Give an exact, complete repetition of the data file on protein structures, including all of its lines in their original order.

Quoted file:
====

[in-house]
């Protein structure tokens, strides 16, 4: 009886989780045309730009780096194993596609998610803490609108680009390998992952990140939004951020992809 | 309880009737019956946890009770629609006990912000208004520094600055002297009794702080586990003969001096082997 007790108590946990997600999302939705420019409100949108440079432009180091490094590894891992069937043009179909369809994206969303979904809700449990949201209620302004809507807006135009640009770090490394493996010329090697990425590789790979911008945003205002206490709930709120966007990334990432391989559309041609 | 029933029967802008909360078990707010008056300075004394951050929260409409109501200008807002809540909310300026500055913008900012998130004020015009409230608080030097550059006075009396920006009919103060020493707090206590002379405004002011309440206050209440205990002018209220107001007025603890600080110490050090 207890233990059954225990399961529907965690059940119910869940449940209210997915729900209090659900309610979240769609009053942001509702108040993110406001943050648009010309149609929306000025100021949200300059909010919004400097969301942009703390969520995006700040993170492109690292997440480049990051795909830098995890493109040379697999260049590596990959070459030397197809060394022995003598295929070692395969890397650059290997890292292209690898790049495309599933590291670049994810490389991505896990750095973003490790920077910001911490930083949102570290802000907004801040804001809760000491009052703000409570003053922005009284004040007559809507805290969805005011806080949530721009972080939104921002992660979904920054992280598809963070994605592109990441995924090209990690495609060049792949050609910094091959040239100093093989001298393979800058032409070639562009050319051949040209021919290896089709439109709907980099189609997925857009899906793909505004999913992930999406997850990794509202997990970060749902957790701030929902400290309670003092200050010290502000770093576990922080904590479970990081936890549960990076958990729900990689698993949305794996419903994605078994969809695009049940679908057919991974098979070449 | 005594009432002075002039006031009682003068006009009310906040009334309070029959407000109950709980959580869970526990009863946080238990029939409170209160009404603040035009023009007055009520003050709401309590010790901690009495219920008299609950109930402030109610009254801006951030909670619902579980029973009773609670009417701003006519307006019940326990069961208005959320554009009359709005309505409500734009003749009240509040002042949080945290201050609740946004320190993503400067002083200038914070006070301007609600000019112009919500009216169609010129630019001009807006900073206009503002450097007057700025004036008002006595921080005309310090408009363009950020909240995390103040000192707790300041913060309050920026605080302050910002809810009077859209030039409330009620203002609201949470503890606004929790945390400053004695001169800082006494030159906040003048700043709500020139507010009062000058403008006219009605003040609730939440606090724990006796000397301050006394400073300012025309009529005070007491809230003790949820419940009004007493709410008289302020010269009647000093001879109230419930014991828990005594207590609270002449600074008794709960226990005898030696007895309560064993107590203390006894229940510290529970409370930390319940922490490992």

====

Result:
[in-house]
């Protein structure tokens, strides 16, 4: 009886989780045309730009780096194993596609998610803490609108680009390998992952990140939004951020992809 | 309880009737019956946890009770629609006990912000208004520094600055002297009794702080586990003969001096082997 007790108590946990997600999302939705420019409100949108440079432009180091490094590894891992069937043009179909369809994206969303979904809700449990949201209620302004809507807006135009640009770090490394493996010329090697990425590789790979911008945003205002206490709930709120966007990334990432391989559309041609 | 029933029967802008909360078990707010008056300075004394951050929260409409109501200008807002809540909310300026500055913008900012998130004020015009409230608080030097550059006075009396920006009919103060020493707090206590002379405004002011309440206050209440205990002018209220107001007025603890600080110490050090 207890233990059954225990399961529907965690059940119910869940449940209210997915729900209090659900309610979240769609009053942001509702108040993110406001943050648009010309149609929306000025100021949200300059909010919004400097969301942009703390969520995006700040993170492109690292997440480049990051795909830098995890493109040379697999260049590596990959070459030397197809060394022995003598295929070692395969890397650059290997890292292209690898790049495309599933590291670049994810490389991505896990750095973003490790920077910001911490930083949102570290802000907004801040804001809760000491009052703000409570003053922005009284004040007559809507805290969805005011806080949530721009972080939104921002992660979904920054992280598809963070994605592109990441995924090209990690495609060049792949050609910094091959040239100093093989001298393979800058032409070639562009050319051949040209021919290896089709439109709907980099189609997925857009899906793909505004999913992930999406997850990794509202997990970060749902957790701030929902400290309670003092200050010290502000770093576990922080904590479970990081936890549960990076958990729900990689698993949305794996419903994605078994969809695009049940679908057919991974098979070449 | 005594009432002075002039006031009682003068006009009310906040009334309070029959407000109950709980959580869970526990009863946080238990029939409170209160009404603040035009023009007055009520003050709401309590010790901690009495219920008299609950109930402030109610009254801006951030909670619902579980029973009773609670009417701003006519307006019940326990069961208005959320554009009359709005309505409500734009003749009240509040002042949080945290201050609740946004320190993503400067002083200038914070006070301007609600000019112009919500009216169609010129630019001009807006900073206009503002450097007057700025004036008002006595921080005309310090408009363009950020909240995390103040000192707790300041913060309050920026605080302050910002809810009077859209030039409330009620203002609201949470503890606004929790945390400053004695001169800082006494030159906040003048700043709500020139507010009062000058403008006219009605003040609730939440606090724990006796000397301050006394400073300012025309009529005070007491809230003790949820419940009004007493709410008289302020010269009647000093001879109230419930014991828990005594207590609270002449600074008794709960226990005898030696007895309560064993107590203390006894229940510290529970409370930390319940922490490992």